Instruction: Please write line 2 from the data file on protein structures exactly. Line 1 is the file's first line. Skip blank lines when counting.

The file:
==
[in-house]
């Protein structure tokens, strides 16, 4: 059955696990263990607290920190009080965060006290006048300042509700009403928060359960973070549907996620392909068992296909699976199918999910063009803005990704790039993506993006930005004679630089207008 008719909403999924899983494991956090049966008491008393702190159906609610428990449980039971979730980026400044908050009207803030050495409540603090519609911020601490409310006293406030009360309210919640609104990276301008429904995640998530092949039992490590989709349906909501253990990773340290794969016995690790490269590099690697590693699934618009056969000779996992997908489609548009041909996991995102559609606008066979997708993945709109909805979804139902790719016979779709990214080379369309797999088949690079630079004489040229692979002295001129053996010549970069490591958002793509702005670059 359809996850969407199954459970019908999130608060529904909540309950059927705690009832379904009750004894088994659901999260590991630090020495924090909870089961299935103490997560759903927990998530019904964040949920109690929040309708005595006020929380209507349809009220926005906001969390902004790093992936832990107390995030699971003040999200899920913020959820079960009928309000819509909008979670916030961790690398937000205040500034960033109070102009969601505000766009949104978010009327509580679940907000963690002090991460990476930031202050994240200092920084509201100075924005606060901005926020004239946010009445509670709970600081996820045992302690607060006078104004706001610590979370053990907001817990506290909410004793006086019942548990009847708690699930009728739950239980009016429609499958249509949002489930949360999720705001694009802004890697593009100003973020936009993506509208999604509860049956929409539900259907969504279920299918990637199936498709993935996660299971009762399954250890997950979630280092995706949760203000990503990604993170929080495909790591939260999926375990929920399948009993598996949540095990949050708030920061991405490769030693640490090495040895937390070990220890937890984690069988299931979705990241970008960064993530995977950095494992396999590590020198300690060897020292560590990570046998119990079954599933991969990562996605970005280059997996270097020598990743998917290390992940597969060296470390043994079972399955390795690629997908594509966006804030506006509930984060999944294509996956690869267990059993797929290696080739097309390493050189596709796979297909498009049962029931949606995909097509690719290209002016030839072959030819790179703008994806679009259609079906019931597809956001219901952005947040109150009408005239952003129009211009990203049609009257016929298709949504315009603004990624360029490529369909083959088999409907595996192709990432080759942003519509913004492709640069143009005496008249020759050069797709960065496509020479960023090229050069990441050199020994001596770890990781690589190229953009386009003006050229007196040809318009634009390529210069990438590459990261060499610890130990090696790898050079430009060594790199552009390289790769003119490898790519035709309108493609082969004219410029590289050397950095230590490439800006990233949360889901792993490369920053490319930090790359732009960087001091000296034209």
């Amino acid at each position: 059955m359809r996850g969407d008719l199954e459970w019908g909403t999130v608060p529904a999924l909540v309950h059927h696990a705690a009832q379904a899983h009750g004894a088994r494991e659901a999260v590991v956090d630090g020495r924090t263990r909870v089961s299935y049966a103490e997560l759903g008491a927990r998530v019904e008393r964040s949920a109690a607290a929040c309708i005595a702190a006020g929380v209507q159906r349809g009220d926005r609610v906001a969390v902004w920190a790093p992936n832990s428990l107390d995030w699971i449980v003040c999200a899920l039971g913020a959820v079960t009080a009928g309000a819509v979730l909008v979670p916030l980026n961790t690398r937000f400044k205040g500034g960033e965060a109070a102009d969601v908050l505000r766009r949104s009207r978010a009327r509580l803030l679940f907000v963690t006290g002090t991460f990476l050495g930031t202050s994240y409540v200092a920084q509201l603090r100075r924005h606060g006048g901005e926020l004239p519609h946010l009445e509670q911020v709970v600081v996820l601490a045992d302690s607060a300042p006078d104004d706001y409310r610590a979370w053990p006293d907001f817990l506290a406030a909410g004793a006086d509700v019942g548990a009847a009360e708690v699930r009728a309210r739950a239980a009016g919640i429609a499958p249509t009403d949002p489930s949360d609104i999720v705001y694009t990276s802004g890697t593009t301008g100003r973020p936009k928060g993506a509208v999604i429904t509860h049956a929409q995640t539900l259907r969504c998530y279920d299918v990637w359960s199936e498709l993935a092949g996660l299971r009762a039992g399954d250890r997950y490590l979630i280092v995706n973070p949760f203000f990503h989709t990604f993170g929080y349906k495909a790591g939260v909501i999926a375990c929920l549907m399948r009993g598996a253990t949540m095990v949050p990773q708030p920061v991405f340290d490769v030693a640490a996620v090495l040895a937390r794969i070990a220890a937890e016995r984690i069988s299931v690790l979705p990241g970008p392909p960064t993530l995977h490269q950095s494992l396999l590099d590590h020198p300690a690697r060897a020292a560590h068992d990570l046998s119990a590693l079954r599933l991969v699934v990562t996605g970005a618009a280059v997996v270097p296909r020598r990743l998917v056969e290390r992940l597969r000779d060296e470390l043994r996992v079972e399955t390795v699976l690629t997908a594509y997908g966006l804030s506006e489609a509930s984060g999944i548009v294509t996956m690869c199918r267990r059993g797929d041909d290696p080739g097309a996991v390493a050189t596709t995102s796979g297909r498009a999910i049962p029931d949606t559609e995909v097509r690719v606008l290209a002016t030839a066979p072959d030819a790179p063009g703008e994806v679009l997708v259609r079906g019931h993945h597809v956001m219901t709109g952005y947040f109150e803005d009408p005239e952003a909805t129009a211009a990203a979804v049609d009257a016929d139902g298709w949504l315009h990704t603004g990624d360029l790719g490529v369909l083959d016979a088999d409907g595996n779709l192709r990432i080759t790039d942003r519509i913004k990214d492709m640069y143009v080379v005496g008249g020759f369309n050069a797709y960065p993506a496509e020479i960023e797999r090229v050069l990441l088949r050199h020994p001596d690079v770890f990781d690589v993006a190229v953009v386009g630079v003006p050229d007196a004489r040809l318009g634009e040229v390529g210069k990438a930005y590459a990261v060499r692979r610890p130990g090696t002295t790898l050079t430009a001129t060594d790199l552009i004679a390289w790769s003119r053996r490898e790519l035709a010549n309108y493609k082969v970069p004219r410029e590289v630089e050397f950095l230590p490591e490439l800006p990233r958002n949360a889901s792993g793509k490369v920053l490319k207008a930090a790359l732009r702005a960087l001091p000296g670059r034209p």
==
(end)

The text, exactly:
């Protein structure tokens, strides 16, 4: 059955696990263990607290920190009080965060006290006048300042509700009403928060359960973070549907996620392909068992296909699976199918999910063009803005990704790039993506993006930005004679630089207008 008719909403999924899983494991956090049966008491008393702190159906609610428990449980039971979730980026400044908050009207803030050495409540603090519609911020601490409310006293406030009360309210919640609104990276301008429904995640998530092949039992490590989709349906909501253990990773340290794969016995690790490269590099690697590693699934618009056969000779996992997908489609548009041909996991995102559609606008066979997708993945709109909805979804139902790719016979779709990214080379369309797999088949690079630079004489040229692979002295001129053996010549970069490591958002793509702005670059 359809996850969407199954459970019908999130608060529904909540309950059927705690009832379904009750004894088994659901999260590991630090020495924090909870089961299935103490997560759903927990998530019904964040949920109690929040309708005595006020929380209507349809009220926005906001969390902004790093992936832990107390995030699971003040999200899920913020959820079960009928309000819509909008979670916030961790690398937000205040500034960033109070102009969601505000766009949104978010009327509580679940907000963690002090991460990476930031202050994240200092920084509201100075924005606060901005926020004239946010009445509670709970600081996820045992302690607060006078104004706001610590979370053990907001817990506290909410004793006086019942548990009847708690699930009728739950239980009016429609499958249509949002489930949360999720705001694009802004890697593009100003973020936009993506509208999604509860049956929409539900259907969504279920299918990637199936498709993935996660299971009762399954250890997950979630280092995706949760203000990503990604993170929080495909790591939260999926375990929920399948009993598996949540095990949050708030920061991405490769030693640490090495040895937390070990220890937890984690069988299931979705990241970008960064993530995977950095494992396999590590020198300690060897020292560590990570046998119990079954599933991969990562996605970005280059997996270097020598990743998917290390992940597969060296470390043994079972399955390795690629997908594509966006804030506006509930984060999944294509996956690869267990059993797929290696080739097309390493050189596709796979297909498009049962029931949606995909097509690719290209002016030839072959030819790179703008994806679009259609079906019931597809956001219901952005947040109150009408005239952003129009211009990203049609009257016929298709949504315009603004990624360029490529369909083959088999409907595996192709990432080759942003519509913004492709640069143009005496008249020759050069797709960065496509020479960023090229050069990441050199020994001596770890990781690589190229953009386009003006050229007196040809318009634009390529210069990438590459990261060499610890130990090696790898050079430009060594790199552009390289790769003119490898790519035709309108493609082969004219410029590289050397950095230590490439800006990233949360889901792993490369920053490319930090790359732009960087001091000296034209």